In the past several years, a handful of Wisconsin counties became the first nationwide to test repeat drunken drivers for molecular evidence of heavy drinking in nail or blood samples. Researchers say their initial data show that biomarker testing during treatment may help these offenders stay sober longer, keep them from getting rearrested, save counties money — and make roads safer.
Some drunken drivers are required to attend panels where they hear from victims of drunken driving and their families. But the panels often fail to keep offenders from driving drunk again, and may even increase the chances they will.
“This time, I’m confident, I’m willing, I’m able and I want the sobriety,” says Andrew MacGillis, currently in Fox Lake Correctional Institution on his seventh drunken driving offense. But treatment may prove elusive for MacGillis, who says he has not been offered rehabilitation programs at Fox Lake. Others face a delay or are found noncompliant with court-ordered interviews that qualify them for treatment.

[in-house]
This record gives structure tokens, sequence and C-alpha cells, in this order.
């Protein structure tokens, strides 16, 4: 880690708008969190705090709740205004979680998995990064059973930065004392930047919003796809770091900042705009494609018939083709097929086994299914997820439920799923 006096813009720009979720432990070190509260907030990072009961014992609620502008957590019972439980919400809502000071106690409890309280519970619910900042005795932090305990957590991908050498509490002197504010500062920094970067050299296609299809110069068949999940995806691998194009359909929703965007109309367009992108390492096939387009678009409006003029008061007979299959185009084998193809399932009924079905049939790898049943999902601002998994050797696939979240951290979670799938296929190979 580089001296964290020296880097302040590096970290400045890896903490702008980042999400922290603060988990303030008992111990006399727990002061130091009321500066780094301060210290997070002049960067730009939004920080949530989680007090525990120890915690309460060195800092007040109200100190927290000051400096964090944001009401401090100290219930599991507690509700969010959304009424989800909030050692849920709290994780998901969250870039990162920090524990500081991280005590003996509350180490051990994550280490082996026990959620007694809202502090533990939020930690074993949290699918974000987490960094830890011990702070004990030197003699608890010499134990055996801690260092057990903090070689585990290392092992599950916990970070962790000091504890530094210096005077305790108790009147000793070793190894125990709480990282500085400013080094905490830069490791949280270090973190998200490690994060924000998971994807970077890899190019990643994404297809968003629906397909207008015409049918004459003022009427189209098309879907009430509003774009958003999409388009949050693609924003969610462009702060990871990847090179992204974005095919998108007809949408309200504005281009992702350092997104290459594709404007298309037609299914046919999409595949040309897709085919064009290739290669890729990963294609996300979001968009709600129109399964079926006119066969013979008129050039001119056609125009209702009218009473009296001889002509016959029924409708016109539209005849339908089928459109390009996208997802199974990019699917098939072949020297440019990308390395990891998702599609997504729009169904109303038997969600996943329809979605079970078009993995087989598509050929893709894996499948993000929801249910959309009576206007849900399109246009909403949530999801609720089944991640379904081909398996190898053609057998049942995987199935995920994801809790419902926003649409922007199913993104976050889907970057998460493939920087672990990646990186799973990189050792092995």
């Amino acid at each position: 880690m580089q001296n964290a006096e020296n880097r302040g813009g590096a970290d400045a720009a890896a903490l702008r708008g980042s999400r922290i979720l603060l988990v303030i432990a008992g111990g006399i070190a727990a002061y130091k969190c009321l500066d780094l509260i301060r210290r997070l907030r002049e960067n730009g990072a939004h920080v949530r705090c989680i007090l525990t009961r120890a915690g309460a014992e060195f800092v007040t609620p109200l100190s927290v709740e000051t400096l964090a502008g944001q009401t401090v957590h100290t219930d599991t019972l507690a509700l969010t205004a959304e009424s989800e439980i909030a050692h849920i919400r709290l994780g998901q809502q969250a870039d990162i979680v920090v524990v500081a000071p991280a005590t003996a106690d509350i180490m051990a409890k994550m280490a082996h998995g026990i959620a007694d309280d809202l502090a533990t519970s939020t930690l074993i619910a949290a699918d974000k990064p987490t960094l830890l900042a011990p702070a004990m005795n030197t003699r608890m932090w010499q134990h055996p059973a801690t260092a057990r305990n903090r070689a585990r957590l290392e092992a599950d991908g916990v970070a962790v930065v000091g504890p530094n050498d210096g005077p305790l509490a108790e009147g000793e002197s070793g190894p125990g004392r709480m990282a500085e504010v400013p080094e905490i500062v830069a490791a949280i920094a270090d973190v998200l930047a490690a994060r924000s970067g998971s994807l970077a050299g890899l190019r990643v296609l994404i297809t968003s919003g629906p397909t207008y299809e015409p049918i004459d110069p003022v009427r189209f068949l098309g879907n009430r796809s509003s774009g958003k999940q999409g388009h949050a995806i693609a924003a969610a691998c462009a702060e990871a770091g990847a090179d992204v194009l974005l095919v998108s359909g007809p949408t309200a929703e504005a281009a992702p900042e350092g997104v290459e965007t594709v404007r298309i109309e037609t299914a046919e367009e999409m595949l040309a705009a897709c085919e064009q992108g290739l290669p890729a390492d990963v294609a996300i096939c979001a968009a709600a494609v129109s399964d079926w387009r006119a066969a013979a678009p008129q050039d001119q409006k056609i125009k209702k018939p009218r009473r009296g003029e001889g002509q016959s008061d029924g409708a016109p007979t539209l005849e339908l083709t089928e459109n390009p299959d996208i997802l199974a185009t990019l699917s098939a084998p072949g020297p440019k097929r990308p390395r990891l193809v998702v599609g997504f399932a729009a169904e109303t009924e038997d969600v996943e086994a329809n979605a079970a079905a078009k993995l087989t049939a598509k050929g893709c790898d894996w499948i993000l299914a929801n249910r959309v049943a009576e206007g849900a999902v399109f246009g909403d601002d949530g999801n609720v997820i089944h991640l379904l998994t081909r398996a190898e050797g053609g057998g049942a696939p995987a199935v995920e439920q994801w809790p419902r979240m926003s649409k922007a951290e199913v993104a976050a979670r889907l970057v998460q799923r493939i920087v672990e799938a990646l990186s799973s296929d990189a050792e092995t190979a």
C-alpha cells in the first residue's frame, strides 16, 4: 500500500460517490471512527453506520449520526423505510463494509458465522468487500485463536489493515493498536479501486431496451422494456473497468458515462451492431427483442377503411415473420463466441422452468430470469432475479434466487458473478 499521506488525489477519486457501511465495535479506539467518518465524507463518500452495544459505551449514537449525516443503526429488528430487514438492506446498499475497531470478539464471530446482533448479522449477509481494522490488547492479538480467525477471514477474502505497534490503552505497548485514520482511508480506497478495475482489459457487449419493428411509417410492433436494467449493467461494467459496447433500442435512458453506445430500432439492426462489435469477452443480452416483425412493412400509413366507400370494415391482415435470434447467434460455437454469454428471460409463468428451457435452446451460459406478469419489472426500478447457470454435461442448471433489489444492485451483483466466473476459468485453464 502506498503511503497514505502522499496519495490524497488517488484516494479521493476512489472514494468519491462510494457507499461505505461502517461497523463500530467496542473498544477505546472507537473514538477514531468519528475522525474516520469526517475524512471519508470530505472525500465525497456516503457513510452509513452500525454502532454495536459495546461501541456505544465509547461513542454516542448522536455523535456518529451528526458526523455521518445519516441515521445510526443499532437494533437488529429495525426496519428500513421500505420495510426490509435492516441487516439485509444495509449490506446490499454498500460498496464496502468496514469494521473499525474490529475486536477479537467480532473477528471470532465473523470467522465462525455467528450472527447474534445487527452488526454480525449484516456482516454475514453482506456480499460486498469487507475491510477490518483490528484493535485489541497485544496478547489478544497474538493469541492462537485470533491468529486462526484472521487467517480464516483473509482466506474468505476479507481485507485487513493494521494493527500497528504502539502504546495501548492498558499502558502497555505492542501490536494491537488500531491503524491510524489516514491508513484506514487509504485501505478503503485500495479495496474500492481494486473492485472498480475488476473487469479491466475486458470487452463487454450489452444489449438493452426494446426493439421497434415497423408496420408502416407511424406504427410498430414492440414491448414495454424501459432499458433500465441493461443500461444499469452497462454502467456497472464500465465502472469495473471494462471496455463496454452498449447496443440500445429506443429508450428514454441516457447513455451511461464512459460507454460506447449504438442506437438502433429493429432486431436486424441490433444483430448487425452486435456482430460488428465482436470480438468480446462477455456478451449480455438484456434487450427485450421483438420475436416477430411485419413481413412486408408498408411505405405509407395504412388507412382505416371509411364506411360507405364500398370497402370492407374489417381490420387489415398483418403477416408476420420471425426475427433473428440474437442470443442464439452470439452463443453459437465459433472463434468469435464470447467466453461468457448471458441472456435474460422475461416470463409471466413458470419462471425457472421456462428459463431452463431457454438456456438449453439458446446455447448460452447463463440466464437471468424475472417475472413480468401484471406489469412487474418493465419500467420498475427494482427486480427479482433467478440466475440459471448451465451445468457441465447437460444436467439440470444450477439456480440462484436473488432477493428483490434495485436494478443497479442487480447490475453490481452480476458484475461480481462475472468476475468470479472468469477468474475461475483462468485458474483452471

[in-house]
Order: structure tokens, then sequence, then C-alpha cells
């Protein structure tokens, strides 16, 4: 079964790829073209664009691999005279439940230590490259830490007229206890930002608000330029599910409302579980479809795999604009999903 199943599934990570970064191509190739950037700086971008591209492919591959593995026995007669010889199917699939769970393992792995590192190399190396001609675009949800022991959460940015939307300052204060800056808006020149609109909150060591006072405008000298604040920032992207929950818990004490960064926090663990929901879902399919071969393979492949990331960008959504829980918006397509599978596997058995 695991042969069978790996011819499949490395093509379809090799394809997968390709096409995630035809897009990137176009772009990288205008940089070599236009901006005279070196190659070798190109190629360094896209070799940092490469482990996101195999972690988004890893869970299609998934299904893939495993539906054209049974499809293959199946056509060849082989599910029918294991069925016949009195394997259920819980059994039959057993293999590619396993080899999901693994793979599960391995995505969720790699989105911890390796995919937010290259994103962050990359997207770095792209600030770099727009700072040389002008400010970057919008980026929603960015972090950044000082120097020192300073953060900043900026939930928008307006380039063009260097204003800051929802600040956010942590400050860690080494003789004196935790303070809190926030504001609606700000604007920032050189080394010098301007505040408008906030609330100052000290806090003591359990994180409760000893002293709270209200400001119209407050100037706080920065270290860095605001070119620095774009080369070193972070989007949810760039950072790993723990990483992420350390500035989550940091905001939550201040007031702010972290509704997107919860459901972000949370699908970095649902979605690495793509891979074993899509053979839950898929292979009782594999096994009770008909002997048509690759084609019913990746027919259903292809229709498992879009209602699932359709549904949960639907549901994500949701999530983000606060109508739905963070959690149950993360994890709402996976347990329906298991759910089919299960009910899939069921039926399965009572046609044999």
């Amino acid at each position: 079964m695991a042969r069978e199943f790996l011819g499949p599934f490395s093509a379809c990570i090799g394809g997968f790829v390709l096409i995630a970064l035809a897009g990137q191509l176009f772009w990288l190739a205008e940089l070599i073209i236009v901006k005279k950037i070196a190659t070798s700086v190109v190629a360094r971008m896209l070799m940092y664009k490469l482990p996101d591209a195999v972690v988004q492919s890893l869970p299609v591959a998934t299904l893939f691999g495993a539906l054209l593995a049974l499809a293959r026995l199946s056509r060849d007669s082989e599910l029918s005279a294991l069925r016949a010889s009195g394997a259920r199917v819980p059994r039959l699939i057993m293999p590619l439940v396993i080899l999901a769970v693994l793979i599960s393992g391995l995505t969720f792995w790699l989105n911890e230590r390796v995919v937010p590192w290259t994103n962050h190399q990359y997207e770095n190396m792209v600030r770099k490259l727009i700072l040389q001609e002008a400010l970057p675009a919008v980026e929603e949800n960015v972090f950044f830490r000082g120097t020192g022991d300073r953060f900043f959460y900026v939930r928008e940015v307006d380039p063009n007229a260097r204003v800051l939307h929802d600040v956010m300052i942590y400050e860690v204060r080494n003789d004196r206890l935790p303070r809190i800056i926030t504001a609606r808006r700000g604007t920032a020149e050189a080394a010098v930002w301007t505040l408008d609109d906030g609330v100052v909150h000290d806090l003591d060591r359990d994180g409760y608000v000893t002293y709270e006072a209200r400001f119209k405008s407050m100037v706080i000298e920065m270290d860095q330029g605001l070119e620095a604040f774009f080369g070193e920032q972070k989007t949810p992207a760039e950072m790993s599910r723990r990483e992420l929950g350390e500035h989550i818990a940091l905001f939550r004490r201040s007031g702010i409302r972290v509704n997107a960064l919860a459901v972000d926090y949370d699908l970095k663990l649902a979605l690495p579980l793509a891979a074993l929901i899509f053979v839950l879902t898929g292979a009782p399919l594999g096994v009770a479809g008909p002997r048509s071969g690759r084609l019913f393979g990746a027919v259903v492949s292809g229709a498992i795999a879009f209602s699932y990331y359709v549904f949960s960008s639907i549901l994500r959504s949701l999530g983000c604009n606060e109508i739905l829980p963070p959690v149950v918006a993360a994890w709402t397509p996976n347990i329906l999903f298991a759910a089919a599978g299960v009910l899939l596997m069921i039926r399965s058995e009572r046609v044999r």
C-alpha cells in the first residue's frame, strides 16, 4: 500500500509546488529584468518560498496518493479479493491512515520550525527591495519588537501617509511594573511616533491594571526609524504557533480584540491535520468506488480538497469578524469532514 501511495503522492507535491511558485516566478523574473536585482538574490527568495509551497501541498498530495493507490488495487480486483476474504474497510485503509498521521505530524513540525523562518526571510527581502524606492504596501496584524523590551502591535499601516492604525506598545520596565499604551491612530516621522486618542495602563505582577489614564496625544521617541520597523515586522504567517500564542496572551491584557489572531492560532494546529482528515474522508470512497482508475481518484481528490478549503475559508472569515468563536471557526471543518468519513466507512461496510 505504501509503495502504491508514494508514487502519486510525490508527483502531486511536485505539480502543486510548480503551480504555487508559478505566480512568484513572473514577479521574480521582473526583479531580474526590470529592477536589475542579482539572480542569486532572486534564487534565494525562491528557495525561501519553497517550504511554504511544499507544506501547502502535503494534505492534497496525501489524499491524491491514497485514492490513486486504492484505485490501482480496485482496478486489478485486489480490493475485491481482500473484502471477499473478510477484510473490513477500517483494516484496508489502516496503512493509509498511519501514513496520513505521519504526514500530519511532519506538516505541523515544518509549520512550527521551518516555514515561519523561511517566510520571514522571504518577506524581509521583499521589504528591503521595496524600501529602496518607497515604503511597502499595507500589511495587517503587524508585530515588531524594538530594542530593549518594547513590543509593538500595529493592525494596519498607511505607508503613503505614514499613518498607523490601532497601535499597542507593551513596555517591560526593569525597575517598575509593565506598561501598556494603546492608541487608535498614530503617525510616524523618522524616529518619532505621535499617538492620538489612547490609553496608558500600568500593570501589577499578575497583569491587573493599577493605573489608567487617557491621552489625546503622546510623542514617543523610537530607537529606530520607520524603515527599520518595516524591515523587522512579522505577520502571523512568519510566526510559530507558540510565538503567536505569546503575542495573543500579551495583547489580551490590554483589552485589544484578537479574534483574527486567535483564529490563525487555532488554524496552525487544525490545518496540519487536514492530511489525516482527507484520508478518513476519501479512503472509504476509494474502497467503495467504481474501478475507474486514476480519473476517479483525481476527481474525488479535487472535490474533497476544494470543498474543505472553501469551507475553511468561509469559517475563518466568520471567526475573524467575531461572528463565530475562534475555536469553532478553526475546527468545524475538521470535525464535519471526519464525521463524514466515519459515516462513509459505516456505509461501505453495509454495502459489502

How did Republican backing in a GOP-controlled state, overwhelming public support and virtually no opposition add up to the legislative defeat of a package of drunken driving bills aiming to increase penalties?
More than a dozen bills aimed at addressing drunken driving in Wisconsin were introduced in the 2013-14 legislative session. Almost all failed to pass.
In their resignation letter, the four accused the Wisconsin Department of Transportation’s Statewide Impaired Driving Task Force of focusing “on interventions that have little impact or are not proven to be effective.” They cited various slights that led them to conclude the state was uninterested in their input.
All but two of 13 bills died.
No one disputes that drunken driving is a serious problem in Wisconsin. But the candidates for governor and attorney general differ in how they would address it.